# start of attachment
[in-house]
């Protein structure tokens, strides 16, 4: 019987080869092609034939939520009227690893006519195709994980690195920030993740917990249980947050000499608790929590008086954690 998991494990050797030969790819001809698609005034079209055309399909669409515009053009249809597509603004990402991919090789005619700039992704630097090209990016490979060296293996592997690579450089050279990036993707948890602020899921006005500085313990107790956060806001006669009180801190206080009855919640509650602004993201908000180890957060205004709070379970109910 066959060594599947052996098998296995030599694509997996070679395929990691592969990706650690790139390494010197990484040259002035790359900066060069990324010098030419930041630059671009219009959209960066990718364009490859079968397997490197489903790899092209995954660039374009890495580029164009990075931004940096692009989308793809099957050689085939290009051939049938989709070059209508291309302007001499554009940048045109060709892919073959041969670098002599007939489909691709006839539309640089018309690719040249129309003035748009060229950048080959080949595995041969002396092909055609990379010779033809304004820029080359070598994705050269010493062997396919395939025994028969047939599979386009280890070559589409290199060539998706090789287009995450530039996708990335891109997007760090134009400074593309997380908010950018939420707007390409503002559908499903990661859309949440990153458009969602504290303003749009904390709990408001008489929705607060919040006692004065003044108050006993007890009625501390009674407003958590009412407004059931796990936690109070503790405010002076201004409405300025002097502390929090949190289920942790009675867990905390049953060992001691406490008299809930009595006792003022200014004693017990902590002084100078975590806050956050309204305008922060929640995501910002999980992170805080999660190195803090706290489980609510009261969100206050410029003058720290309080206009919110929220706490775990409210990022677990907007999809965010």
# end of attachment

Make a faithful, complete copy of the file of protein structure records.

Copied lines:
[in-house]
């Protein structure tokens, strides 16, 4: 019987080869092609034939939520009227690893006519195709994980690195920030993740917990249980947050000499608790929590008086954690 998991494990050797030969790819001809698609005034079209055309399909669409515009053009249809597509603004990402991919090789005619700039992704630097090209990016490979060296293996592997690579450089050279990036993707948890602020899921006005500085313990107790956060806001006669009180801190206080009855919640509650602004993201908000180890957060205004709070379970109910 066959060594599947052996098998296995030599694509997996070679395929990691592969990706650690790139390494010197990484040259002035790359900066060069990324010098030419930041630059671009219009959209960066990718364009490859079968397997490197489903790899092209995954660039374009890495580029164009990075931004940096692009989308793809099957050689085939290009051939049938989709070059209508291309302007001499554009940048045109060709892919073959041969670098002599007939489909691709006839539309640089018309690719040249129309003035748009060229950048080959080949595995041969002396092909055609990379010779033809304004820029080359070598994705050269010493062997396919395939025994028969047939599979386009280890070559589409290199060539998706090789287009995450530039996708990335891109997007760090134009400074593309997380908010950018939420707007390409503002559908499903990661859309949440990153458009969602504290303003749009904390709990408001008489929705607060919040006692004065003044108050006993007890009625501390009674407003958590009412407004059931796990936690109070503790405010002076201004409405300025002097502390929090949190289920942790009675867990905390049953060992001691406490008299809930009595006792003022200014004693017990902590002084100078975590806050956050309204305008922060929640995501910002999980992170805080999660190195803090706290489980609510009261969100206050410029003058720290309080206009919110929220706490775990409210990022677990907007999809965010």